Although it was dull, visibility was excellent and I was able to make out both the Arran peaks and Ailsa Craig on the western horizon. It is only 30 minutes from home so I must revisit on a clear winters day.

Friday, 20 July 2018

Deuchny Hill (Perth), Earl's Hill (campsie Fells), Tom Dubh (Callander), Keir Hill (Menteith)

5 July 2018

Participants: Neil and Ben
Where: Deuchny Hill, 233m/764', P 61, TuMP, OS 53/58, NO 153 237

Another hot day but this was only a short walk. I parked in the Jubilee car park above Perth and followed tracks and then a rough path that was also part of a MB trail. This is a forested hill but the summit area is clear. A view of the hill from the east.....


View over Perth to Stuc a'Chroin and Ben Vorlich....


Murrayshall Hill with monument in the distance.....


Everything was very dry but Ben sniffed out a pond on the way down.....


No sign of the good weather ending, but it's a bit hot for me!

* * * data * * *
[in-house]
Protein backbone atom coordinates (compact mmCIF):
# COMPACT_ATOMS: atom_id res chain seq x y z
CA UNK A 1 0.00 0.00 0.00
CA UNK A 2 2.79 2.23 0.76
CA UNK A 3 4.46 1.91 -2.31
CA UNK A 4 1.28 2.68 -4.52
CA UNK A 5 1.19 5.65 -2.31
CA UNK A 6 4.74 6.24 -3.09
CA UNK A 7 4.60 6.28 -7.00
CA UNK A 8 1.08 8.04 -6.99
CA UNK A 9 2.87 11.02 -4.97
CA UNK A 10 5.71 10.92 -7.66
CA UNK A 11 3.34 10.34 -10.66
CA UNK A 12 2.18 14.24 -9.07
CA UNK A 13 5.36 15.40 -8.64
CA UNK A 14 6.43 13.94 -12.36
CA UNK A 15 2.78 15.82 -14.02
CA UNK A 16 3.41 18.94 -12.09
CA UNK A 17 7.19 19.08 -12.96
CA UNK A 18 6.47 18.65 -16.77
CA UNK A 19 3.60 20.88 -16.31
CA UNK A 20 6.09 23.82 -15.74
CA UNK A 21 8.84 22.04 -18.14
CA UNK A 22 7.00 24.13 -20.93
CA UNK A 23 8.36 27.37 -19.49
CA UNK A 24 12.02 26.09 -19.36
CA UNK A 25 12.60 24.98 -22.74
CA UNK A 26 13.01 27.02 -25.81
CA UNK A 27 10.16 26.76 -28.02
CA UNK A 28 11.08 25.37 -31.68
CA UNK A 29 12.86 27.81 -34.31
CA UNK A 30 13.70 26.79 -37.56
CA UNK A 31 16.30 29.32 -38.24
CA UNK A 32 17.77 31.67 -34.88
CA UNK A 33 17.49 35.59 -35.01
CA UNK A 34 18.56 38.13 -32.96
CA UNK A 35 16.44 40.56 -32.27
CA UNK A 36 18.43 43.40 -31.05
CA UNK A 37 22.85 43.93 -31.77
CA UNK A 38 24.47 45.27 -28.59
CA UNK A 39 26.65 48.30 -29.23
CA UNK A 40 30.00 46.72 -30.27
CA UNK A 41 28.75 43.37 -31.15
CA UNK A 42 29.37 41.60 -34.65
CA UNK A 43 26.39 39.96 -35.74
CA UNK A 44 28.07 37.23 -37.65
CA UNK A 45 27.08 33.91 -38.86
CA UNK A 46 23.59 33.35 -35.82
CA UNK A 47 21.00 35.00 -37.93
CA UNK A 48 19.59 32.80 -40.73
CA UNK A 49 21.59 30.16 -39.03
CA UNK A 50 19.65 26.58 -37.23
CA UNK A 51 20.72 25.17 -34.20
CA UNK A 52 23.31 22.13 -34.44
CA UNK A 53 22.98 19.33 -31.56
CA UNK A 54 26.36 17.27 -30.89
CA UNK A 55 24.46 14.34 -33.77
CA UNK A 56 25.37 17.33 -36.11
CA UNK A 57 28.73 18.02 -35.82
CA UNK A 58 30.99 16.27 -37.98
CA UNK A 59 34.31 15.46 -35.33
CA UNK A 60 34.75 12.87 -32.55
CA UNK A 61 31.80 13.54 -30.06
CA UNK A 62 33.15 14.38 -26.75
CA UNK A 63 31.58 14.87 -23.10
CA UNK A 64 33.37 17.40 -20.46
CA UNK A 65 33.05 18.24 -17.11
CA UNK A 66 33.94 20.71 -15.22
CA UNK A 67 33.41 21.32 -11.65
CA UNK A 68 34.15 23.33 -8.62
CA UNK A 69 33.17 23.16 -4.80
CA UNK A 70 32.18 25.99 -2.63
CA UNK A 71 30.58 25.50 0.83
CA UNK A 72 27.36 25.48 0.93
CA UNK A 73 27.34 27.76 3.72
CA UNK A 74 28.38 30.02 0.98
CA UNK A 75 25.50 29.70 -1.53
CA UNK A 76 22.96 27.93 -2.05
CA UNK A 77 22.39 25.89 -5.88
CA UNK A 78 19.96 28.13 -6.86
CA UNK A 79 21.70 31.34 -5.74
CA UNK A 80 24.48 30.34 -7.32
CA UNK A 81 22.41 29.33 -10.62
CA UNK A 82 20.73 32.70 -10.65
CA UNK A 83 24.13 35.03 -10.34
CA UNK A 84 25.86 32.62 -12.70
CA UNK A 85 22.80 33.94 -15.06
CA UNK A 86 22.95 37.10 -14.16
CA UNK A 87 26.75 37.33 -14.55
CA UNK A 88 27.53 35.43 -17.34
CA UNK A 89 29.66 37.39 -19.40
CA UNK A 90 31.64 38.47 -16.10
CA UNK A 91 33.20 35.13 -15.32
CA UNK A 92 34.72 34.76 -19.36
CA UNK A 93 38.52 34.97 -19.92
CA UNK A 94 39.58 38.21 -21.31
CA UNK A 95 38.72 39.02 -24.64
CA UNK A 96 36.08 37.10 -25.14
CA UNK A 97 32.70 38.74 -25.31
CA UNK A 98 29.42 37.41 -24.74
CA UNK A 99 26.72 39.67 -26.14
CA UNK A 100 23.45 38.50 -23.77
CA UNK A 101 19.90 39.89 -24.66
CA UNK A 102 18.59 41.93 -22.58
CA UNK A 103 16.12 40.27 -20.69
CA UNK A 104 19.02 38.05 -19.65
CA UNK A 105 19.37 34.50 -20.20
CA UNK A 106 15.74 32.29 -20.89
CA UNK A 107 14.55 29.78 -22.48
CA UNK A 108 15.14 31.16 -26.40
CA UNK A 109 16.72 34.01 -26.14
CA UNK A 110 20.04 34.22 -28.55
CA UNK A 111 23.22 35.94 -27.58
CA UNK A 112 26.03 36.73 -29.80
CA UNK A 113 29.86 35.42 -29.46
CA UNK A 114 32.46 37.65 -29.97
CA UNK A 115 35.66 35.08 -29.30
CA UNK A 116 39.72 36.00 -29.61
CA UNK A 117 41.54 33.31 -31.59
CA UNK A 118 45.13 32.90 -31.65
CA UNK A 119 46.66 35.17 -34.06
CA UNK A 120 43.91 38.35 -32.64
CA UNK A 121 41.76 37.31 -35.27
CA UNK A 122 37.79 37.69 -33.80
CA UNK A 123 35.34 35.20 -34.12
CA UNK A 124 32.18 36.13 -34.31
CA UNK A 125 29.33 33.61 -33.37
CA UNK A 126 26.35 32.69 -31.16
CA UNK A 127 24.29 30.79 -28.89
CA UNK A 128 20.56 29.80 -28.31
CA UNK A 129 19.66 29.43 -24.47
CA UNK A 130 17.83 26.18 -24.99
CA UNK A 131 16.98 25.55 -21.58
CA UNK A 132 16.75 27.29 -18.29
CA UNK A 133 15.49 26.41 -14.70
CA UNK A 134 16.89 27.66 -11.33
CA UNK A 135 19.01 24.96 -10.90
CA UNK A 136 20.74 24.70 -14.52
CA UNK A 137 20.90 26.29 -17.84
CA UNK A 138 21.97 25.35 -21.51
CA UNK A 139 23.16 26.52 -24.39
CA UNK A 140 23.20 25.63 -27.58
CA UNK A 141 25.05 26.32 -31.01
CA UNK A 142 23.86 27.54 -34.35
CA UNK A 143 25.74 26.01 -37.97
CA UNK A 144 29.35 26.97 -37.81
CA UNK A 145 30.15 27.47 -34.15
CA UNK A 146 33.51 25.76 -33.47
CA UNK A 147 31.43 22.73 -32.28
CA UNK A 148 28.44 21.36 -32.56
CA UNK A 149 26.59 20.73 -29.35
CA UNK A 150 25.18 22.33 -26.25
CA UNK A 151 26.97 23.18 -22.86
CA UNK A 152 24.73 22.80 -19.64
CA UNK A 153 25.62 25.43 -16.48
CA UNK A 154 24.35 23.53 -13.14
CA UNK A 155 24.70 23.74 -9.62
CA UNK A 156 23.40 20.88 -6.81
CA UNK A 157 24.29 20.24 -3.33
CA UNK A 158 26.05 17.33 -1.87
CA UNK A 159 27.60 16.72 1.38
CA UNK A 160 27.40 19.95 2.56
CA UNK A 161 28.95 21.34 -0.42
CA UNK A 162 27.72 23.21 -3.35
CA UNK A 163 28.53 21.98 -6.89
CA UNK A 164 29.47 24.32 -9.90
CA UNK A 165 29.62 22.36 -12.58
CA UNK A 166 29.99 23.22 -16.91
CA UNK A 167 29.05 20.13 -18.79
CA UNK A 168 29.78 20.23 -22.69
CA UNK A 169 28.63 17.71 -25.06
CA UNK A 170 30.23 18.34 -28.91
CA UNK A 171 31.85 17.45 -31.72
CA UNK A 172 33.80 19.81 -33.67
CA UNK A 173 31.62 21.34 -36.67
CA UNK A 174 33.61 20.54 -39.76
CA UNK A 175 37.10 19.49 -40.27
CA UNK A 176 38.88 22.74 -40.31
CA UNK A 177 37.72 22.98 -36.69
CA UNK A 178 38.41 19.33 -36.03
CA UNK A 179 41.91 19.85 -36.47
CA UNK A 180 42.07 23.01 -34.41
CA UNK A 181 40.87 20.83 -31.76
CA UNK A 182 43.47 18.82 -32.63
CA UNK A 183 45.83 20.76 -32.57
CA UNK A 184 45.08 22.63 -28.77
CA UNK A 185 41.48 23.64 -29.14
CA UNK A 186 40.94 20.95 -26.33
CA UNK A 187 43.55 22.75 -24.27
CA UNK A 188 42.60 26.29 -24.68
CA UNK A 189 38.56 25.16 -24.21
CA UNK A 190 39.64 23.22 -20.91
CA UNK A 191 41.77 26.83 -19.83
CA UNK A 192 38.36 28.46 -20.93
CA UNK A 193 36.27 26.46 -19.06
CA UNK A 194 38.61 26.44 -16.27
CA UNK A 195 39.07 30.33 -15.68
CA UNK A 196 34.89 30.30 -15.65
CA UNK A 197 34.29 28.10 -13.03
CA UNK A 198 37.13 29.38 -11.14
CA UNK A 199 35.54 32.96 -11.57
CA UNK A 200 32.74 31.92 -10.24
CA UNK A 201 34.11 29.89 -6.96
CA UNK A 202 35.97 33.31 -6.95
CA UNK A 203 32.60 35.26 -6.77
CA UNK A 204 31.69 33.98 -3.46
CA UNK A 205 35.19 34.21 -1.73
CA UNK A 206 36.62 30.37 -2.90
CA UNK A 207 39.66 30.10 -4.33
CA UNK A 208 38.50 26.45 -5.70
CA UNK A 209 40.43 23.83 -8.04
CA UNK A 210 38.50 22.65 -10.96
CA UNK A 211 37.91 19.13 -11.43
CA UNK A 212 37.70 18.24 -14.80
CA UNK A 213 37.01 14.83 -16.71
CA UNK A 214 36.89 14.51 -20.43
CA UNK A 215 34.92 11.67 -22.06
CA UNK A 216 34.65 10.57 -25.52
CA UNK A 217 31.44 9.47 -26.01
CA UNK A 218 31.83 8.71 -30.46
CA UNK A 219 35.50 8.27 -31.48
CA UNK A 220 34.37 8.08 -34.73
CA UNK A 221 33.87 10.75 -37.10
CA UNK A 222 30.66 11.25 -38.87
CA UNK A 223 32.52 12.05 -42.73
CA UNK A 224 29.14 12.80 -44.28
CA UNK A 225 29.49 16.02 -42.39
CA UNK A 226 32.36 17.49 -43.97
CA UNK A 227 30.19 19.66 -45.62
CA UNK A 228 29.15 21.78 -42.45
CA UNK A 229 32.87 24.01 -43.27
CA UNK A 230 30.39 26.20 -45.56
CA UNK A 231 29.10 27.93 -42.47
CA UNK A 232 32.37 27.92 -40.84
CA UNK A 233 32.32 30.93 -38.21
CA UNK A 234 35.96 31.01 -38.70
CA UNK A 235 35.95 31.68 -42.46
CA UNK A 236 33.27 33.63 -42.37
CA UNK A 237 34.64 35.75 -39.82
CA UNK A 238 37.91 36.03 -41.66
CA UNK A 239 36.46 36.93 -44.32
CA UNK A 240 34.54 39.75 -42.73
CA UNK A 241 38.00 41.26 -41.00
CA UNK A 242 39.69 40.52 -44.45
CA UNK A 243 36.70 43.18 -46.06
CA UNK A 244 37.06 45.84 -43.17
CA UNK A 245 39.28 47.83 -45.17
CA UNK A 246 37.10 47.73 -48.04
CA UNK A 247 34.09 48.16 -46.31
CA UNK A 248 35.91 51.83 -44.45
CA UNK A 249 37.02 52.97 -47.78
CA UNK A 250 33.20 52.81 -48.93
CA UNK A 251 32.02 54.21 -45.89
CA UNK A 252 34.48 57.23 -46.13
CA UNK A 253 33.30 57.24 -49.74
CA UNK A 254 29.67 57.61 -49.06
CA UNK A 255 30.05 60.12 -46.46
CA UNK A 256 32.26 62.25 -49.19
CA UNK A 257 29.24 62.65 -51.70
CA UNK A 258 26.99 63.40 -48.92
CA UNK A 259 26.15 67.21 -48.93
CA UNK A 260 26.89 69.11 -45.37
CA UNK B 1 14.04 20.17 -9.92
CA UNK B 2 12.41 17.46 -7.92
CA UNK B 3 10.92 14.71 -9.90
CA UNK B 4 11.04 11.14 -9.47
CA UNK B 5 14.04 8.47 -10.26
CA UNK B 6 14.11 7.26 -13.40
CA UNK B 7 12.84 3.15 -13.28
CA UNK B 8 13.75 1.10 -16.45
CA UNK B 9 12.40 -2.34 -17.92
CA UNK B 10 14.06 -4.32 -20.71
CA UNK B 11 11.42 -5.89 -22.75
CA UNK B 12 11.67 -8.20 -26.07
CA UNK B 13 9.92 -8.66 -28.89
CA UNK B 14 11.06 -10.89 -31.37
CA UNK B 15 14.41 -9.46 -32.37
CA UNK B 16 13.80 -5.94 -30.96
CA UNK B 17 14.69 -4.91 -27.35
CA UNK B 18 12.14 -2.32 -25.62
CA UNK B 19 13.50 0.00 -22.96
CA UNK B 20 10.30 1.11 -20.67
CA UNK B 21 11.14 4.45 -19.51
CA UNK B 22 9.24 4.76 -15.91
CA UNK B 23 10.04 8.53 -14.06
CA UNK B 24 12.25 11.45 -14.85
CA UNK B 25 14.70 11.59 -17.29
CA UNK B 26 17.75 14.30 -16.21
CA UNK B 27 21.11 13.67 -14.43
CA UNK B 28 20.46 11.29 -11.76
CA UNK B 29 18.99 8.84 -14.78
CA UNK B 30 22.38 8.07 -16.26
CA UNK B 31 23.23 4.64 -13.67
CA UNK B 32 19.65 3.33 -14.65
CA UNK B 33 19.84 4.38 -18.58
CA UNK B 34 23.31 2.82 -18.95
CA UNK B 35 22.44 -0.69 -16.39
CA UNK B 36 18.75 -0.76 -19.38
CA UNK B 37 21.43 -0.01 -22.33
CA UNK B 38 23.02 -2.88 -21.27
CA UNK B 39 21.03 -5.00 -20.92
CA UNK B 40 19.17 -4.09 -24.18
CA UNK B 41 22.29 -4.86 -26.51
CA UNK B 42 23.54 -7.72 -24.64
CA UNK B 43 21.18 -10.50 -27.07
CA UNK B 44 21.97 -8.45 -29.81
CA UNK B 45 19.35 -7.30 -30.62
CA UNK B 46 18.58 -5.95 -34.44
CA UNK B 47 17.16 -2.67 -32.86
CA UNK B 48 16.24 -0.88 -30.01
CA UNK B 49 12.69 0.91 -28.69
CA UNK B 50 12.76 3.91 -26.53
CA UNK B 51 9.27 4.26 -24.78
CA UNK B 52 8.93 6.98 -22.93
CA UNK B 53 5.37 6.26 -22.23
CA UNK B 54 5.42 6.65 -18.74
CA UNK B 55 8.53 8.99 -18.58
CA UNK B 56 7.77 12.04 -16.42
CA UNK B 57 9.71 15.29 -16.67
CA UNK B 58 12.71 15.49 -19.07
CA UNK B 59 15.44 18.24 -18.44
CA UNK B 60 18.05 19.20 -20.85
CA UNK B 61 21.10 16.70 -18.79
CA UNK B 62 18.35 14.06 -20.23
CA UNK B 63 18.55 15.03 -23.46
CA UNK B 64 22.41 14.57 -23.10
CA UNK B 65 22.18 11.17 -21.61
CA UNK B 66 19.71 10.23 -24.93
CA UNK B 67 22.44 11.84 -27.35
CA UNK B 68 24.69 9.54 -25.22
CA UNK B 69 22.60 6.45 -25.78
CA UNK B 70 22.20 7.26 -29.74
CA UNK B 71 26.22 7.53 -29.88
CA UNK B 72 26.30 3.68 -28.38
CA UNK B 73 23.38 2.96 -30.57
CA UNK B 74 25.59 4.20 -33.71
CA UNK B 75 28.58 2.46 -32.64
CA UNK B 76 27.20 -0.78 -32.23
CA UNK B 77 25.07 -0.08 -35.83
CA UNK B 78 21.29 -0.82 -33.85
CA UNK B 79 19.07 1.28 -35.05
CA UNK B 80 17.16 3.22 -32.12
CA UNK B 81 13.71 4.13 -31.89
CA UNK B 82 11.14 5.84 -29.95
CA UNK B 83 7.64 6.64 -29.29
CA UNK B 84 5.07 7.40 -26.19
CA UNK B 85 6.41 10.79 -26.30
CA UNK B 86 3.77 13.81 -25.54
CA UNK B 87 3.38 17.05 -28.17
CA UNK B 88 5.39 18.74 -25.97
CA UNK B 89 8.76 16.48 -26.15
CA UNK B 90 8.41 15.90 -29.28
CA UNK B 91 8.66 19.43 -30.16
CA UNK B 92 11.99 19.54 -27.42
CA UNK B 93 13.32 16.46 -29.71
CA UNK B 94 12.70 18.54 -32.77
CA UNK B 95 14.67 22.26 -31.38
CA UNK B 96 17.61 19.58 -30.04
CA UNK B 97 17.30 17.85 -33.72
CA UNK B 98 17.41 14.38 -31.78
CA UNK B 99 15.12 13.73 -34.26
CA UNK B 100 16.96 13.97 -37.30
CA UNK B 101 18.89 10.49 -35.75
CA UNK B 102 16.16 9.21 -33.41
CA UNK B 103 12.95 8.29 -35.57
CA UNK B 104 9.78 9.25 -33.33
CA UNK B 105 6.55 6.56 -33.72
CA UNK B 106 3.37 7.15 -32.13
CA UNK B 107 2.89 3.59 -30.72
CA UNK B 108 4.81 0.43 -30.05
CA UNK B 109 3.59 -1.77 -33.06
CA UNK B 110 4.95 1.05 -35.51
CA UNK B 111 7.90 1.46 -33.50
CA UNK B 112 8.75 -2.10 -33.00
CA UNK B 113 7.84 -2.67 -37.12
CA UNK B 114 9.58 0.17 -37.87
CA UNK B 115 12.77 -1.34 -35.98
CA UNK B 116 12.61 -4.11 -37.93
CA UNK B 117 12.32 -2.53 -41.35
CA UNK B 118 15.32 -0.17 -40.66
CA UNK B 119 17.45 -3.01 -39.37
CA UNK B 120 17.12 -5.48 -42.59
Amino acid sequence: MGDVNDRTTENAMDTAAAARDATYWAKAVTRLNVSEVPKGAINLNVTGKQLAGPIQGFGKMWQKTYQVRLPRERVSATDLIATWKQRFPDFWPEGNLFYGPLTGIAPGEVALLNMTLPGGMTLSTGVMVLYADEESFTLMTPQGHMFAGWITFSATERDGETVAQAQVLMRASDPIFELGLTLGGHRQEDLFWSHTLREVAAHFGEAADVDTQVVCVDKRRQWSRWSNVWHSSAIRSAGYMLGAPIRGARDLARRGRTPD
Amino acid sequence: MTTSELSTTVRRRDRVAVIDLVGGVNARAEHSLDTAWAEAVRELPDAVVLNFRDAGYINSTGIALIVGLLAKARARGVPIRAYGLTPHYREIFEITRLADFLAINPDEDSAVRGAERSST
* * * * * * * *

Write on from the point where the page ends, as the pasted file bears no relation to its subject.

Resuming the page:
16 July 2018

Participants: Neil and Ben
Where: Earl's Hill (Campsie Fells), 441m/1,447', P43m, TuMP, OS 57, NS 719 884

There was a little bit of rain yesterday and today was less hot with a nice breeze. I decided on a short journey today to climb one of the northernmost hills in the Campsie's- Earl's Hill. It is easily recognisable by the number of masts and buildings on top; the upside is that this means that there is a track up. I parked in the entrance to the track, there was a gate but no fence so it was easy access for ben on to the hill. There were sheep though so he stayed on his lead. The view was reasonable but generally the hill was not memorable. On the track up.....